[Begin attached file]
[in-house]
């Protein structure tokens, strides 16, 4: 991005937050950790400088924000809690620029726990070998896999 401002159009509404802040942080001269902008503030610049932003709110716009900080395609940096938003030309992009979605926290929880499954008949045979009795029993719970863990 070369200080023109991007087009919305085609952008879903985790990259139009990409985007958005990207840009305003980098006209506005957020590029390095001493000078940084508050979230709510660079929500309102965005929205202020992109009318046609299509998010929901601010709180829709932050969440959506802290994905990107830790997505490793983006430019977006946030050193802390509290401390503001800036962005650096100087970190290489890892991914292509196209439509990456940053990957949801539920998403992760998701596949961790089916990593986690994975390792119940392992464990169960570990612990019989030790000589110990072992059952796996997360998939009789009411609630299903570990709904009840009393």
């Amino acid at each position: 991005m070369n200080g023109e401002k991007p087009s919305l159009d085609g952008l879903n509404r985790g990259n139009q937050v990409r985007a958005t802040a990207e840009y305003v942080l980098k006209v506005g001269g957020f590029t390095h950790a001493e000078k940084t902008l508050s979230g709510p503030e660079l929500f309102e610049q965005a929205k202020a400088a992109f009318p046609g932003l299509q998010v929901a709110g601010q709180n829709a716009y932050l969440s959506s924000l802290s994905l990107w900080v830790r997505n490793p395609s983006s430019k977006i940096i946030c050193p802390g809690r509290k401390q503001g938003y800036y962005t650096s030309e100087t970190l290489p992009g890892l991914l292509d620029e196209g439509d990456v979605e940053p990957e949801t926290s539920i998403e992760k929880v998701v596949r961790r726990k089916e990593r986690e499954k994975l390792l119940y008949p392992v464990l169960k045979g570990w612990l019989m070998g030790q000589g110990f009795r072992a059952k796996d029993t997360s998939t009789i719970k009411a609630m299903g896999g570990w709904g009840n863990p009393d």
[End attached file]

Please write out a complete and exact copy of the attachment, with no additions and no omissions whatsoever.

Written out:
[in-house]
């Protein structure tokens, strides 16, 4: 991005937050950790400088924000809690620029726990070998896999 401002159009509404802040942080001269902008503030610049932003709110716009900080395609940096938003030309992009979605926290929880499954008949045979009795029993719970863990 070369200080023109991007087009919305085609952008879903985790990259139009990409985007958005990207840009305003980098006209506005957020590029390095001493000078940084508050979230709510660079929500309102965005929205202020992109009318046609299509998010929901601010709180829709932050969440959506802290994905990107830790997505490793983006430019977006946030050193802390509290401390503001800036962005650096100087970190290489890892991914292509196209439509990456940053990957949801539920998403992760998701596949961790089916990593986690994975390792119940392992464990169960570990612990019989030790000589110990072992059952796996997360998939009789009411609630299903570990709904009840009393």
């Amino acid at each position: 991005m070369n200080g023109e401002k991007p087009s919305l159009d085609g952008l879903n509404r985790g990259n139009q937050v990409r985007a958005t802040a990207e840009y305003v942080l980098k006209v506005g001269g957020f590029t390095h950790a001493e000078k940084t902008l508050s979230g709510p503030e660079l929500f309102e610049q965005a929205k202020a400088a992109f009318p046609g932003l299509q998010v929901a709110g601010q709180n829709a716009y932050l969440s959506s924000l802290s994905l990107w900080v830790r997505n490793p395609s983006s430019k977006i940096i946030c050193p802390g809690r509290k401390q503001g938003y800036y962005t650096s030309e100087t970190l290489p992009g890892l991914l292509d620029e196209g439509d990456v979605e940053p990957e949801t926290s539920i998403e992760k929880v998701v596949r961790r726990k089916e990593r986690e499954k994975l390792l119940y008949p392992v464990l169960k045979g570990w612990l019989m070998g030790q000589g110990f009795r072992a059952k796996d029993t997360s998939t009789i719970k009411a609630m299903g896999g570990w709904g009840n863990p009393d």